In April of 1943 Jack Delano was visiting an Illinois Central rail yard, along with some of their facilities in Chicago. He spied this New York Central locomotive spotting cars at the I.C. freight terminal located on South Water Street. The locomotive is a 600 HP model SW1 switcher built by EMD. The number 622 was in the N.Y.C.’s second order of this type.
The N.Y.C. was one of the railroads that leased terminal facilities from the I.C.R.R. in Chicago.
One of my favorite areas around a railroad is the roundhouse, and the attendant turntable. We’ve seen several images these past few years showing railroaders at work in these areas, and also the nearby shops. We’ve also seen photographs of women at work on the railroad. With the war going on and men becoming short in supply, women stepped up to fill many of the roles traditionally done by men. They weren’t afraid to don a pair of dungarees and get their hands dirty.
We’re at the C&NW roundhouse located in Clinton, Iowa. Mrs. Cloe Weaver, employed as a helper, is learning to operate the turntable. She’s the mother of four, and her husband is employed by a structural steel company.
In November of 1941 Jack Delano was traveling through the South and was recording views along the way. This image was taken in Greene County, Georgia. Not much is noted with the photograph other than these were houses for railroad workers. Judging from the scene, I’d venture a guess that this housing is for a section gang.
Section gangs (often referred to as Gandy Dancers in the early years) were charged with maintaining a given stretch of railroad track. The foreman of the gang likely resides in the large house at left, with his workers in the others.
Jack Delano visited the city of Du Bois, Pennsylvania back in September of 1940. He took this panoramic view of the shop facility there, and the housing located on the hillside adjacent to the yard. There was no information recorded about this scene beyond the date and location. And I’m not very familiar with the Baltimore and Ohio Railroad which we are seeing here.
I’m speculating that this might be a deadline for steam locomotives. There is a line of empty locomotive tenders in the foreground. And virtually none of the locomotives behind this have their tenders. Several have their stacks capped, and at least one has the back of the cab boarded up. We can see a traveling crane at left-rear, so outdoor heavy lifting is done here. But I can’t spot any locomotive being cut up. So the mystery remains for me.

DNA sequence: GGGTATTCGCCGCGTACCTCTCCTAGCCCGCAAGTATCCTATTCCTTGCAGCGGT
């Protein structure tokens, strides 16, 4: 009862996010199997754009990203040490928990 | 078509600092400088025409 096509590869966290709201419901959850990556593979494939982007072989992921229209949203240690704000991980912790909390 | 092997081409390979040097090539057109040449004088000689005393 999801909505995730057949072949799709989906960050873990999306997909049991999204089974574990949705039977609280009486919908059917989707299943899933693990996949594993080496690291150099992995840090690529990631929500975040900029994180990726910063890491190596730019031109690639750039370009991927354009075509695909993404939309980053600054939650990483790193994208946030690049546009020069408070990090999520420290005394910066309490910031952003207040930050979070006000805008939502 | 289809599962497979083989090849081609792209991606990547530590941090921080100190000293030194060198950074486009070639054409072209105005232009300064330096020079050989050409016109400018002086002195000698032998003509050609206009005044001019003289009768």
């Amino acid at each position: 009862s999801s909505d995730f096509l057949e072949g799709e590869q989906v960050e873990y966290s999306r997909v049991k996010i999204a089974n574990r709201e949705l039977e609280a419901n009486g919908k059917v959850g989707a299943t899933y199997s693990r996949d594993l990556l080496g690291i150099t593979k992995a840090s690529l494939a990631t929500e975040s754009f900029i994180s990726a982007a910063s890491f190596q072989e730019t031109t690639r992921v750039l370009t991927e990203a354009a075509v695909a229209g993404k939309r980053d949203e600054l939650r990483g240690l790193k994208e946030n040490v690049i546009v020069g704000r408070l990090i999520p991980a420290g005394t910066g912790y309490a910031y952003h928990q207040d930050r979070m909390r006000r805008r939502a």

I notice a good bit of laundry hanging on the lines in the background, so assume we aren’t near a large yard. Indeed, the only hot locomotive appears to be the shop switcher. You can click on the image to see a much larger version if you wish to study it. Feel free to comment if you can shed more light on this scene.
In the spring of 2019 I posted a few photographs taken by Jack Delano while visiting Isleta, New Mexico during March of 1943. While there, he witnessed the tower operator at work routing trains through his interlocking plant. He then recorded a train crew picking up their orders on the fly. Mr. Delano also captured this scene of the operator passing orders to the engineer of AT&SF M.119, a self-powered railcar affectionately known as a “doodlebug”.
These railcars were used for lightly traveled lines, making stops at each town (the local train). It’s a combine style car, that is, it has a forward section to carry baggage, mail and express, and the rear coach section for passengers. Initially these railcars were gas-electrics, using a gasoline or distillate engine powering a generator. This in turn powered the electric motors actually driving the wheels. Most were re-powered to use diesel engines during the 1940s. As seen here, they often towed another combine or coach car if the traffic warranted it.
For the past couple years we’ve enjoyed the photographs that Jack Delano recorded during the early years of World War II. I thought it appropriate to show the face of the man.
Jack Delano was of Russian descent, and became employed by the U.S. government’s Office of War Information, Farm Security Administration. He traveled the country documenting what he saw during those years. While I’ve focused on his images with a railroad theme, there are thousands of others that he produced. He toured factories, military bases, farms and cities, capturing people doing their jobs and during those brief moments of rest and relaxation. His images are available through the Library of Congress.
This portrait of Mr. Delano was taken by John Collier, Jr. in September of 1942.